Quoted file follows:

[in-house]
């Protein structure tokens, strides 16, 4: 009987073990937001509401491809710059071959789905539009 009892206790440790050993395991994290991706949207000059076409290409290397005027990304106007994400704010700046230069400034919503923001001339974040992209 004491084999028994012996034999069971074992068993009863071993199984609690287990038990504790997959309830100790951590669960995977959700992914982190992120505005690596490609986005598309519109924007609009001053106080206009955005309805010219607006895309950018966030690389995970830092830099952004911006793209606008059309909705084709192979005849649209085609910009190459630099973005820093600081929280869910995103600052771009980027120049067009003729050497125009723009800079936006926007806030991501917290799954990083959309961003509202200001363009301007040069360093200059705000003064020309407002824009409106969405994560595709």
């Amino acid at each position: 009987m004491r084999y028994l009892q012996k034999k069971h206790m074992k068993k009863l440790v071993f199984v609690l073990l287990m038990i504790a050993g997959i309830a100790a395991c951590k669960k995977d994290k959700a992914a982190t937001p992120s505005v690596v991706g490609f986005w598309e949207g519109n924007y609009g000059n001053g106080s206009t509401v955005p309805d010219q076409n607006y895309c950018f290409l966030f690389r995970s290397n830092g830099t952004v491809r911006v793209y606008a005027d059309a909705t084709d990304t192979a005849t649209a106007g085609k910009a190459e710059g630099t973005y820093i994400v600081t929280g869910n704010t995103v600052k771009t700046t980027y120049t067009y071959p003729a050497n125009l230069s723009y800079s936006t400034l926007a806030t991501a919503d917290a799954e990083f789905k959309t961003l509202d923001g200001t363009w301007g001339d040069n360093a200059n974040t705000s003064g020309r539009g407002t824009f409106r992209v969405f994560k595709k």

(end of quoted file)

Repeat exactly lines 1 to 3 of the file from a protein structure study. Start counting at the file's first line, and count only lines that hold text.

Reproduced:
[in-house]
């Protein structure tokens, strides 16, 4: 009987073990937001509401491809710059071959789905539009 009892206790440790050993395991994290991706949207000059076409290409290397005027990304106007994400704010700046230069400034919503923001001339974040992209 004491084999028994012996034999069971074992068993009863071993199984609690287990038990504790997959309830100790951590669960995977959700992914982190992120505005690596490609986005598309519109924007609009001053106080206009955005309805010219607006895309950018966030690389995970830092830099952004911006793209606008059309909705084709192979005849649209085609910009190459630099973005820093600081929280869910995103600052771009980027120049067009003729050497125009723009800079936006926007806030991501917290799954990083959309961003509202200001363009301007040069360093200059705000003064020309407002824009409106969405994560595709």
């Amino acid at each position: 009987m004491r084999y028994l009892q012996k034999k069971h206790m074992k068993k009863l440790v071993f199984v609690l073990l287990m038990i504790a050993g997959i309830a100790a395991c951590k669960k995977d994290k959700a992914a982190t937001p992120s505005v690596v991706g490609f986005w598309e949207g519109n924007y609009g000059n001053g106080s206009t509401v955005p309805d010219q076409n607006y895309c950018f290409l966030f690389r995970s290397n830092g830099t952004v491809r911006v793209y606008a005027d059309a909705t084709d990304t192979a005849t649209a106007g085609k910009a190459e710059g630099t973005y820093i994400v600081t929280g869910n704010t995103v600052k771009t700046t980027y120049t067009y071959p003729a050497n125009l230069s723009y800079s936006t400034l926007a806030t991501a919503d917290a799954e990083f789905k959309t961003l509202d923001g200001t363009w301007g001339d040069n360093a200059n974040t705000s003064g020309r539009g407002t824009f409106r992209v969405f994560k595709k």